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Are you planning to reach out to new donors you haven’t worked with in the past?
Bredhauer: Probably not new donors so much as having a wider offering for some of the donors with whom we now only have small bits of work. We do a reasonable amount between us with the European Union. We’re also doing work with the Swiss, and have over the past years done quite a bit of work with the Swedish development agency Sida. So, there are a number of areas where we can offer more to these clients and create opportunities for growth there.
LeGrand: Futures Group has had some work with private foundations, but again, that’s been fairly narrowly focused. And we believe with the substantial capabilities that GRM has, we’ll have a much broader offering for large private foundations to be able to pursue grants and implement programs on their behalf.
The influence of foundations, corporations and other nontraditional donors is rising as many bilateral governments cut their foreign aid spending. How do you plan to address the challenge of broadening your donor base?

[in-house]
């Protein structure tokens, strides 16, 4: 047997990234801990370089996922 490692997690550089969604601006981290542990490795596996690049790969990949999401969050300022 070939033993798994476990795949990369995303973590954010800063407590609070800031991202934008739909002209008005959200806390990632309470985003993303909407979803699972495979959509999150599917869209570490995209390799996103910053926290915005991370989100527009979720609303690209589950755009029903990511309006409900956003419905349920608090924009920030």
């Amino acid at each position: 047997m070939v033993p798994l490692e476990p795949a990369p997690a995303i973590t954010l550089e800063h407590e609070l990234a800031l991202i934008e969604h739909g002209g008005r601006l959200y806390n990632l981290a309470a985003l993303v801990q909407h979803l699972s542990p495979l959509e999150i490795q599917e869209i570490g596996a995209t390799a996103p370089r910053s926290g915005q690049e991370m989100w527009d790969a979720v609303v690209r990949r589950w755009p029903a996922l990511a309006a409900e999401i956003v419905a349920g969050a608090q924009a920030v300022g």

LeGrand: Your point’s a good one, and we’ve been seeing that trend as well. It’s not that large governments and multilateral donors are going away, but some of the challenges we’ve seen in international development are frankly just too large for those traditional donors to deal with effectively. And we’re finding increasingly that it’s not just about finding new donor sources — whether it’s philanthropy or corporate social responsibility — we’re really beginning to leverage the private sector in bringing what they can bring in kind. They have to see a business need for it. But we see increasingly, it’s a fabric of people who can bring things to the table to solve the world’s challenging development problems. We want to be front and center and one of the leaders in paving that way.